Like Krystal, Alison could’ve been inconsequential or even laughable in the hands of a lesser actor. But in Maslany’s hands, Alison’s character is so fine-tuned that the way she clears her throat becomes almost as important as the lines she says.
Alison is high-strung and occasionally difficult, but it’s her vacillating moral compass that provides the real draw for the character. Maslany’s Alison is polite and extremely concerned with outward appearances, but underneath the Stepford-grade gardening gloves, she has quite a bit of blood on her hands.
There’s no clone that’s more immediately likable than Cosima. Bonafide puppy, brilliant scientist, and often the optimistic force that keeps the Clone Club from collapsing under the weight of its own darkness, Cosima is kind and compassionate, but like Krystal, she’s more than she seems.
Beneath the surface, Cosima has plenty of anger, fear, and ferocity when the occasion calls for it. Constantly bearing her burdens, she’s strong but isn’t without the fissures that make her feel alive and electric. We’ve seen Cosima interact with her sisters Scotty and Delphine with tenderness, but also with suspicion and anger. Cosima feels so real because Maslany makes sure that we can recognize pieces of ourselves in her, whether it’s what we wish we were or the ugly things we wish we could change.
The moment we met Beth was the same moment she died. For us, she’s always been a clone of the past. But Season 4 foregrounded Beth’s lethal pursuit of answers that culminated in the opening scene of the pilot episode.
Maslany’s Beth is so clearly tortured, destroyed by a sudden loss of self, that she hums with a pain that we can’t help but feel through the screen. Beth was so chaotic and desperate and she wanted so badly to be good that it made us ache for her, made us wish she’d lived so that we could’ve known her better. Maslany had us finally mourning the woman we’d watched die three seasons before, and she helped us understand the profound nature of Beth’s sacrifice and struggle. Through Beth, we uncovered a deeper understanding of Sarah and of the critical importance of understanding ourselves.
Another character who could’ve easily become a caricature with someone else’s rendering, Helena’s journey from de facto antagonist to one of the most complex and unexpectedly affecting clones. Though she was raised on a steady diet of cruelty and killing, Helena’s capacity for gentleness is a constant surprise, and Maslanys light comedic touch riding on the heels of Helena’s unforeseen sincerity is is a big part of what rounds out the show.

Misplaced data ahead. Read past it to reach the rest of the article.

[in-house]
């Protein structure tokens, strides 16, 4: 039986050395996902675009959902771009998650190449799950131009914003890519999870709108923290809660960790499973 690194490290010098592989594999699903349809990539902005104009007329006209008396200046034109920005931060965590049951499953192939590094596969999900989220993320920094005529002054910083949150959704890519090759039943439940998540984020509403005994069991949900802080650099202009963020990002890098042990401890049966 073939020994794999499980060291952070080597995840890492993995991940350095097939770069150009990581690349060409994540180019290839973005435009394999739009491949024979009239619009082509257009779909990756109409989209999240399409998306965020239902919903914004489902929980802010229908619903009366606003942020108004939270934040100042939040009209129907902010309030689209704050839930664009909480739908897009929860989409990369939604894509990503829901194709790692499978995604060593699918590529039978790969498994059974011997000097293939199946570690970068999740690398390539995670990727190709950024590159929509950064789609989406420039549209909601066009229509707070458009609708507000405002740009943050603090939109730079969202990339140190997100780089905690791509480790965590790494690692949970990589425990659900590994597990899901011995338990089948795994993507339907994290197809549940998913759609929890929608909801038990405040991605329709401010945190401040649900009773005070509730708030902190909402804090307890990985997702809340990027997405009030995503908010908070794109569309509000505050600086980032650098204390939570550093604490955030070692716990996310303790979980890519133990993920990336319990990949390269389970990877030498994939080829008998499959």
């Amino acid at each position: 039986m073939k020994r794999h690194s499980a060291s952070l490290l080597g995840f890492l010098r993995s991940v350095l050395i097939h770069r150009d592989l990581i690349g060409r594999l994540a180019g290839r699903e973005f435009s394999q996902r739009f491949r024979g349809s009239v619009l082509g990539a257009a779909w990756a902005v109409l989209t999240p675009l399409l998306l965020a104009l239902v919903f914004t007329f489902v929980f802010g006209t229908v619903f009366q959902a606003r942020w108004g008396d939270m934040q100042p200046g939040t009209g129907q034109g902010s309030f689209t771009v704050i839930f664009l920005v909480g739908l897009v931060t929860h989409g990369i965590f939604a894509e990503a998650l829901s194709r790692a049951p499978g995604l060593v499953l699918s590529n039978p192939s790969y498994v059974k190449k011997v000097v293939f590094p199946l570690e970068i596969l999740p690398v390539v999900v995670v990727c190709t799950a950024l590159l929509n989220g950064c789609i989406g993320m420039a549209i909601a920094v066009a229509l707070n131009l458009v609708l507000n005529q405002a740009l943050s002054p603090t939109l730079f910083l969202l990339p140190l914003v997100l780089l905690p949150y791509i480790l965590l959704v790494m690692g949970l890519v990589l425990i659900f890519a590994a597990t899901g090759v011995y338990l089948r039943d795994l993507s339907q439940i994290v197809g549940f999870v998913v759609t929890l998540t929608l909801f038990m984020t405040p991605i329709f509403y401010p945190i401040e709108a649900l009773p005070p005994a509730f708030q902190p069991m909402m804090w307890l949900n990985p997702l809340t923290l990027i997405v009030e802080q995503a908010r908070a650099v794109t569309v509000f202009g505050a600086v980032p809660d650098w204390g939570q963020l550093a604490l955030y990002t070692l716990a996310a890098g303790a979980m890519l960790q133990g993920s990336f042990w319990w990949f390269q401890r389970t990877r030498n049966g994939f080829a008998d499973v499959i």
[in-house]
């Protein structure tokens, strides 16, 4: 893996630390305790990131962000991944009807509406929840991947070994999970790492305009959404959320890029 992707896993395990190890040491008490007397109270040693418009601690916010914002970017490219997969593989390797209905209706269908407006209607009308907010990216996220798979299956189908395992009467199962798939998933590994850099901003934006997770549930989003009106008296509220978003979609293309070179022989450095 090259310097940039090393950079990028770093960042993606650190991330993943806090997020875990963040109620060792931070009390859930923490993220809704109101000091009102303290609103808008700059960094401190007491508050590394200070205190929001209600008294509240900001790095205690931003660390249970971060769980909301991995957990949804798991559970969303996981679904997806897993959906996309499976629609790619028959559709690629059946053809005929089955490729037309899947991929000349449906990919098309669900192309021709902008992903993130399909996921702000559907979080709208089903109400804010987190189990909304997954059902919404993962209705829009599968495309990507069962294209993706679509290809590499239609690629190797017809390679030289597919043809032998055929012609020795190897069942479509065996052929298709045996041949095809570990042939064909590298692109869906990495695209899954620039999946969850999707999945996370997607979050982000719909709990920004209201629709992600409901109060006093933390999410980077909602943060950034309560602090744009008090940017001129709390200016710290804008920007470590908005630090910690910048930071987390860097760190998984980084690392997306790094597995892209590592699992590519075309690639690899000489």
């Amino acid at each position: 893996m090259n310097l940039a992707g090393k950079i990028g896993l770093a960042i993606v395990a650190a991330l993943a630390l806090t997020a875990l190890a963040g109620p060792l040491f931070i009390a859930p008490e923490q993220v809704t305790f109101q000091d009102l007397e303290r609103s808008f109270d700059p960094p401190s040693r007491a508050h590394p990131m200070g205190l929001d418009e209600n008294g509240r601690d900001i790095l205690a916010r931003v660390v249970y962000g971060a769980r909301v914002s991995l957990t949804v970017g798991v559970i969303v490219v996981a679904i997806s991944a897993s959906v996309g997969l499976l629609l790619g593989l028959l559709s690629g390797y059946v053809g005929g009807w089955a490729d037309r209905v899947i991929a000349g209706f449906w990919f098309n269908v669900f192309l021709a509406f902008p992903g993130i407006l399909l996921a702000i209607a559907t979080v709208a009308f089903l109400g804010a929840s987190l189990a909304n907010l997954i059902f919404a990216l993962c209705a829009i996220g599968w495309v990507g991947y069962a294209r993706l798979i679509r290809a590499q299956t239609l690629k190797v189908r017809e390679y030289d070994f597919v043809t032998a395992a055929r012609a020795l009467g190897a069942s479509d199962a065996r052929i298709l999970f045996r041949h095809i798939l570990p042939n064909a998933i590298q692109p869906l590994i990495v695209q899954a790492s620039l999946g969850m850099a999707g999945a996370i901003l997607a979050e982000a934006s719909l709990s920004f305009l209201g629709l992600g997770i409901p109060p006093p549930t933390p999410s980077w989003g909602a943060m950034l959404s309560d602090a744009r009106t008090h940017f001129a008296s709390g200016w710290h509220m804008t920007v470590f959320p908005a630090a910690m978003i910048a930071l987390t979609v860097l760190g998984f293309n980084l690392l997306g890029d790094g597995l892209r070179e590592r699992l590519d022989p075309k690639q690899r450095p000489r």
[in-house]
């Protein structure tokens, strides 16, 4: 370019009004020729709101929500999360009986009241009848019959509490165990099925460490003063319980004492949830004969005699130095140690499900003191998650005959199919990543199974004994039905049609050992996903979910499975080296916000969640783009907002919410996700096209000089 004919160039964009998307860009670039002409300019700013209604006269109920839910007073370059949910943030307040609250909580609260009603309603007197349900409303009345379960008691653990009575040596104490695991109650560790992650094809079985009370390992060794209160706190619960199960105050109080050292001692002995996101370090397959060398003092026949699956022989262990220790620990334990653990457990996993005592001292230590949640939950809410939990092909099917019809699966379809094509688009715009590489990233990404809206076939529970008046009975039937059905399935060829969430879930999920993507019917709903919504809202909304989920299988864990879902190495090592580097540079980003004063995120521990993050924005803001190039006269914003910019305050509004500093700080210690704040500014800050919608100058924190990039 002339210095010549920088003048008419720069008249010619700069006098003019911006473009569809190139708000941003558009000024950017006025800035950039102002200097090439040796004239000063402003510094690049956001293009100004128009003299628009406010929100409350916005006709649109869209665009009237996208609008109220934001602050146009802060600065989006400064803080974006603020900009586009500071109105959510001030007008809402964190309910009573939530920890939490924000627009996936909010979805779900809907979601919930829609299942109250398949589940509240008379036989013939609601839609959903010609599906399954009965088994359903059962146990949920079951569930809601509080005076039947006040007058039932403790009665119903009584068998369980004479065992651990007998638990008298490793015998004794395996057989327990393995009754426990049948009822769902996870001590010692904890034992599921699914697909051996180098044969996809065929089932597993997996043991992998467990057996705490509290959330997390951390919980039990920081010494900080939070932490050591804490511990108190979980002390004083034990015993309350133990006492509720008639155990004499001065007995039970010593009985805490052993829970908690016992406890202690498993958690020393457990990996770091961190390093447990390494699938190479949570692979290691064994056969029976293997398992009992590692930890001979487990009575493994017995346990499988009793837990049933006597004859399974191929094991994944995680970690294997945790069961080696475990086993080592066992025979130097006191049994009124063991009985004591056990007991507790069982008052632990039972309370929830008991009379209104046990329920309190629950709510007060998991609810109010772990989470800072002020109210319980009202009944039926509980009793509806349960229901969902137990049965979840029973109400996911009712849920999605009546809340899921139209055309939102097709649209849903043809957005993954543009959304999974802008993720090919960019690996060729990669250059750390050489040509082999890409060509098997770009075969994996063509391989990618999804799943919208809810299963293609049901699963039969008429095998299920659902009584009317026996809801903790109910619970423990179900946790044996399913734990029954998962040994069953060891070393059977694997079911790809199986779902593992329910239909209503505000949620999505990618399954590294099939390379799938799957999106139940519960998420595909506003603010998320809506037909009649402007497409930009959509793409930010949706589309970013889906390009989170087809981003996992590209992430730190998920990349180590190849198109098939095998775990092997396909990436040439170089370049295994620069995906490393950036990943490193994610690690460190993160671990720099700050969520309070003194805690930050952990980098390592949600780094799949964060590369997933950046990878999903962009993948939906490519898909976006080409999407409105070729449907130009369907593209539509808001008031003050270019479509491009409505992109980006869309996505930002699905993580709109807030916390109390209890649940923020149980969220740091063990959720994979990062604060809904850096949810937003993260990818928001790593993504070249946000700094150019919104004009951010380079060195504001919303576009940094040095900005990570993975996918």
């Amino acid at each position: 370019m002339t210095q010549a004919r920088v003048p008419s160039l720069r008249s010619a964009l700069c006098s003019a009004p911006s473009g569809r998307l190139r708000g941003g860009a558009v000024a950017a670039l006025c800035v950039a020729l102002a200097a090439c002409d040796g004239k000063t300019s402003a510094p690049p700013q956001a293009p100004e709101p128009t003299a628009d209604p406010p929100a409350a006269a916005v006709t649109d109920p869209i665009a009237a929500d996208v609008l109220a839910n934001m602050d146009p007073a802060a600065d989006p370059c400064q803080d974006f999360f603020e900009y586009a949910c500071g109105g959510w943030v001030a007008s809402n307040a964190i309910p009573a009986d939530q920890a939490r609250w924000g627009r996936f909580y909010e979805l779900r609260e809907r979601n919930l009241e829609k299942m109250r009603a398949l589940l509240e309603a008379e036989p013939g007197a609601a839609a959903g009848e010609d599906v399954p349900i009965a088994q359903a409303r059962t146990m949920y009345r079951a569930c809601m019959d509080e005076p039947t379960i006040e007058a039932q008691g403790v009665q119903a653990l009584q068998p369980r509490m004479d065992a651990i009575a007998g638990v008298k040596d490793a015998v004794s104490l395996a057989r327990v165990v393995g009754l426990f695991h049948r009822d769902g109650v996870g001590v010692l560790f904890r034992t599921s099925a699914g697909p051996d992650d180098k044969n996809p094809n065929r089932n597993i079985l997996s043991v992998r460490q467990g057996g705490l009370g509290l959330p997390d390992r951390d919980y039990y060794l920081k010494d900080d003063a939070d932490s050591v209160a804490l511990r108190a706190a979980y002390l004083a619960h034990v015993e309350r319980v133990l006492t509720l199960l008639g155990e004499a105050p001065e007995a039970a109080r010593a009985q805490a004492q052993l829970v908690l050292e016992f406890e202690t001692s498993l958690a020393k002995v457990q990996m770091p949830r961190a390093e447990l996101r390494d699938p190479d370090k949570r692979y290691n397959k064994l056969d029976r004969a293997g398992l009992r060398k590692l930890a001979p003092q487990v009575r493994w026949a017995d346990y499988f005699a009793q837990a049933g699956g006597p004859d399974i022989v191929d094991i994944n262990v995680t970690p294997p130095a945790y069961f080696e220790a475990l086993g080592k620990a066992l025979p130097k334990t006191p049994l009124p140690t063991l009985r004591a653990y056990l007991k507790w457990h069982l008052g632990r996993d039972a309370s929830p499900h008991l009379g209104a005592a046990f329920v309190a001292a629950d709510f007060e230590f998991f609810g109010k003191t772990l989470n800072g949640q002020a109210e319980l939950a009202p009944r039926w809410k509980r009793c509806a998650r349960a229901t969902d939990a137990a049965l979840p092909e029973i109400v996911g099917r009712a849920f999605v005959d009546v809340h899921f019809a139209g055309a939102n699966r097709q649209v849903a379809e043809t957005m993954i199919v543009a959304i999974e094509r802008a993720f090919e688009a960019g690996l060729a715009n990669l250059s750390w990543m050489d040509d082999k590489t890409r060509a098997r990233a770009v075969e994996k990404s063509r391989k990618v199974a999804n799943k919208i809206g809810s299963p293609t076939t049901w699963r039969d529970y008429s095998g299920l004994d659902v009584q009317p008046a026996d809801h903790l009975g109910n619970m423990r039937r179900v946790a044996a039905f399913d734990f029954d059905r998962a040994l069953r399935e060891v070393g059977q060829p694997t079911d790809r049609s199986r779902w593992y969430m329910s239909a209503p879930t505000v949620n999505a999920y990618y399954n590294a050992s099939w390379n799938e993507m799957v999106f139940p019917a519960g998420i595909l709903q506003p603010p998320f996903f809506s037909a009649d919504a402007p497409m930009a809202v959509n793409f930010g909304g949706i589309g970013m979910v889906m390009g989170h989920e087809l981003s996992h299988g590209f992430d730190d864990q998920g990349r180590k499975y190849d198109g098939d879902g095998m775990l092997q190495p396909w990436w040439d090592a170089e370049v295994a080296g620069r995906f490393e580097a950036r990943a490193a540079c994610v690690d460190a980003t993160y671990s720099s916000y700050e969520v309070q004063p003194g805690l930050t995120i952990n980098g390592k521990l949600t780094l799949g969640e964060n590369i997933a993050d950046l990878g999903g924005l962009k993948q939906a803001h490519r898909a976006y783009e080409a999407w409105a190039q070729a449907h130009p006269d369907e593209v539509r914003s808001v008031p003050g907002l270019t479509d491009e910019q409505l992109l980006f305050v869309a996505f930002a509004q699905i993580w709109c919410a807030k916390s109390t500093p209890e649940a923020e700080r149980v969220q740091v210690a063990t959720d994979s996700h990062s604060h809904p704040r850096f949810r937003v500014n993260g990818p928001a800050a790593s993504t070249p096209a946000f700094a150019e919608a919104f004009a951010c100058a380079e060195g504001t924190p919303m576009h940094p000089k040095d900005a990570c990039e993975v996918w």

And watching Maslany playing Helena pretending to be Alison and murdering a bunch of drug dealers is an indisputable highlight of the entire series.
Sarah’s changes — her development, regression, growth, doubt, and deepening understanding of her sisters — are what drives Orphan Black forward. As we see Maslany playing Sarah pretending to be Beth or Rachel or Cosima, it’s abundantly clear that Maslany’s ability to live in these characters isn’t just surface-level. The genius lies in the things you can’t write — the way that Sarah doesn’t look quite at home in Beth’s clothes or home, the way she can’t quite pull off Cosima’s easy vibe, or the way she can tap into Rachel’s calculating meanness but can never quite own it.
Obvious though it may seem, Sarah’s the clear winner for top clone. She may be the most “normal” in that she’s not an assassin, an anxious housewife, or a puppy scientist, but Sarah’s our window into this world. It’s through the the strength of her character that the entire world stands up, and it’s through Sarah’s efforts that we strip away the many unsettling layers of Leda, Castor, Dyad, Neolution, and the whole damn tangled web we weave.